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2 min readAn excerpt from ‘Think Smart, Act Smart’/’Get It Done

2 min read

Chapter Three: Analysing Options
Will this go on forever?
Estimating how long a situation will last can often affect how you view that situation and any decisions you take regarding it. If you knew, for example, that there was a better than even chance that your unpleasant new neighbours would move away within two years, that could affect how you decide to handle an ongoing dispute with them. But is it feasible to predict how long things will last?
An interesting perspective on this problem was devised by American physicist J. Richard Gott. In 1969, Gott visited the Berlin wall (built in 1961) and wondered how long it would remain standing. As there was nothing special about the time he’d picked to visit it, he reasoned that if he could divide the wall’s lifetime into four quarters, there was a 50 percent chance that he was somewhere within the middle two quarters. Based on this assumption, he reckoned that there was a 50 per cent chance that the wall would last from one-third to three times as long as it had already (more than two and two-thirds but less than 24 years). The wall was actually demolished 20 years later, in 1989.
Gott also estimated that there was a 95 per cent chance humanity would continue to exist for another 5,100 to 7.8 million years. The huge range results from his seeking such a high probability. The greater the certainty required, the wider the time span will need to be.
You can use the Duration Calculator (shown below), based on Gott’s formula, to predict approximately how long an object or situation will last, without needing to know anything other than its current age. For the calculation to work, there should be nothing special about the starting point. You can’t, for example, use it to predict the length of a friend’s marriage at the time of the wedding, because you are at a predetermined point: the start. Neither is it realistic for things that have a well-established average duration, such as a Human life. The calculation also works best on shorter time spans. With time-scales that run in to decades or even longer periods, you can only produce impractically broad estimates.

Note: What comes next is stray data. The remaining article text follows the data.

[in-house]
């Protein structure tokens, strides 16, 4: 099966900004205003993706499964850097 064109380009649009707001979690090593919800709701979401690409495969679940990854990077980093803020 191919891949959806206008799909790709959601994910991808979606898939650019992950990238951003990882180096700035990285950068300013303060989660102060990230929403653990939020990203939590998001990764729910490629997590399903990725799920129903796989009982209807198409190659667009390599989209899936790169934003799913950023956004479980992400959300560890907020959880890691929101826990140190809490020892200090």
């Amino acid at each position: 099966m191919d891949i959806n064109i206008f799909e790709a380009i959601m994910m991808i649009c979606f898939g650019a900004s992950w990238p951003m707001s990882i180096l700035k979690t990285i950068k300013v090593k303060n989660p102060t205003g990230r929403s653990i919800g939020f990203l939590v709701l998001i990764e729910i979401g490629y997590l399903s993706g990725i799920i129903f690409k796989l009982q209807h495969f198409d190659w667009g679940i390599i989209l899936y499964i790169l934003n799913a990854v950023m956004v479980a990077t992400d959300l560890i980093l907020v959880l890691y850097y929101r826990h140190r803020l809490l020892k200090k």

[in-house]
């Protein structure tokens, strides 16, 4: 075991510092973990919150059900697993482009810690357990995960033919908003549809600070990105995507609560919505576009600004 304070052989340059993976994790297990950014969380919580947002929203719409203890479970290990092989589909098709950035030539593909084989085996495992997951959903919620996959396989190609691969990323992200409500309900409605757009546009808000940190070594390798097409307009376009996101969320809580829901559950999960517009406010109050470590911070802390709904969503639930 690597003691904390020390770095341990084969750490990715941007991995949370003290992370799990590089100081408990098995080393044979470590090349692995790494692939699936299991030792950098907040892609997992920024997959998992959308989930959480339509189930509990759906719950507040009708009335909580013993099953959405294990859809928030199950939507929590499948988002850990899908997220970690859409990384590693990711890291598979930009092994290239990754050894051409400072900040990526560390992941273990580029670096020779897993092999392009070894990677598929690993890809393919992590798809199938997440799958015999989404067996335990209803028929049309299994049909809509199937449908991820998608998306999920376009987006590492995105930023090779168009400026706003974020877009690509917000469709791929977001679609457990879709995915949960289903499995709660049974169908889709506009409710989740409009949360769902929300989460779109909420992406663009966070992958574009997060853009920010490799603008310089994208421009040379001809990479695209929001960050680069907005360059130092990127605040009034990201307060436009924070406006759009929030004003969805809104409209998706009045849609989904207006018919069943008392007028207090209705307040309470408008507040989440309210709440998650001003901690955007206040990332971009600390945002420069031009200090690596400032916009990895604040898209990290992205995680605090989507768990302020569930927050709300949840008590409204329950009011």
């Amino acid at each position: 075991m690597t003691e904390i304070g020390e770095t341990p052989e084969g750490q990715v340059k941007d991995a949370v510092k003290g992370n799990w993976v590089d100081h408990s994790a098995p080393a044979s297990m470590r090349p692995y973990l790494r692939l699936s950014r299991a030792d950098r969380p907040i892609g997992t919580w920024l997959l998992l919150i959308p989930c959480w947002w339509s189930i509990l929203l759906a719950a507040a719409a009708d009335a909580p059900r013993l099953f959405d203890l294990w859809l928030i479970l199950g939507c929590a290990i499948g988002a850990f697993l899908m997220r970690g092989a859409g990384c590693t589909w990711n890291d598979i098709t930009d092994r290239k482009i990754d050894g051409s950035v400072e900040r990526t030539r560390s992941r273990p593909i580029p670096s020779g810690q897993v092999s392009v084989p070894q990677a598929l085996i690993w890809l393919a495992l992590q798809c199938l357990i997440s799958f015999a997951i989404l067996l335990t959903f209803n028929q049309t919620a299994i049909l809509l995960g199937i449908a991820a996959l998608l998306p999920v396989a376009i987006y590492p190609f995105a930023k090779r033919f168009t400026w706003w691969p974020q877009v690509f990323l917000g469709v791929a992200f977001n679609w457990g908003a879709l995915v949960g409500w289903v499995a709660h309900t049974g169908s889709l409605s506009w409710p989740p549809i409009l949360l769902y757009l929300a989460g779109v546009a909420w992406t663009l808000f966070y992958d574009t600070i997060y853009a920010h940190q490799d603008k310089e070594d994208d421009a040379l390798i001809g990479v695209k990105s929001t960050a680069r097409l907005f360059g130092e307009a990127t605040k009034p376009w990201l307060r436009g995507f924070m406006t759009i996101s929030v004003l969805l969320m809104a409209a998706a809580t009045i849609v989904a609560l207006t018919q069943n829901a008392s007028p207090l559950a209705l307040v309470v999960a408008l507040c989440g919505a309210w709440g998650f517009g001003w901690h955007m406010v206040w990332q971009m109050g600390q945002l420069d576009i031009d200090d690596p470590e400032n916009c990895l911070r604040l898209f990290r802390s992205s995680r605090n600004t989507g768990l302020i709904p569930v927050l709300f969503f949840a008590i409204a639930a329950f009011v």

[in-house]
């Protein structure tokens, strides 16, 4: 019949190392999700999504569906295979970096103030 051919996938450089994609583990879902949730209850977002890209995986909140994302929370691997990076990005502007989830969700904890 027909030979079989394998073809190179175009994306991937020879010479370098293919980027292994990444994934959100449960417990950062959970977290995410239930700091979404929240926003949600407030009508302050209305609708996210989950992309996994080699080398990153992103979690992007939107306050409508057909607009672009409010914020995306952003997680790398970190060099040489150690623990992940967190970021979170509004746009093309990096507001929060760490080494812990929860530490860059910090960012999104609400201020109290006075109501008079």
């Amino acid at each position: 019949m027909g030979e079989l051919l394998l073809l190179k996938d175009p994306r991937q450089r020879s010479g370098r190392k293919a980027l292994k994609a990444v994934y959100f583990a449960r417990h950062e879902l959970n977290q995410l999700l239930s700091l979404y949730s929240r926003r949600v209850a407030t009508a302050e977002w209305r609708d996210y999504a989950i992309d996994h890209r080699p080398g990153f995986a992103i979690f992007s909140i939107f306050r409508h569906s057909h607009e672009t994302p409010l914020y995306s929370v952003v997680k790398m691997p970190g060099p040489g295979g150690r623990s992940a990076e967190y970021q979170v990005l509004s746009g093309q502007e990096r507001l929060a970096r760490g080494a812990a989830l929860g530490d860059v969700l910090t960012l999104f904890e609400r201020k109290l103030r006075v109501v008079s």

Some further examples for which this method can be applied include:
How much longer is your car likely to keep running?
How long might the company you work for last?
(and one for fun) How long will the current number 1 book/film/single stay at the top?
While not amazingly accurate, this technique can certainly provide a different view that could influence your decision-making.
This calculation will give you a quick estimate of how long an object or situation might last, with a 60 per cent chance of being correct – better than evens and without producing an unworkably broad time span.
Take the time (in weeks, months or years) that your object or situation has already been in existence.
Multiply by 4 to give the longest time probably left.
Divide by 4 to give the shortest time probably left.

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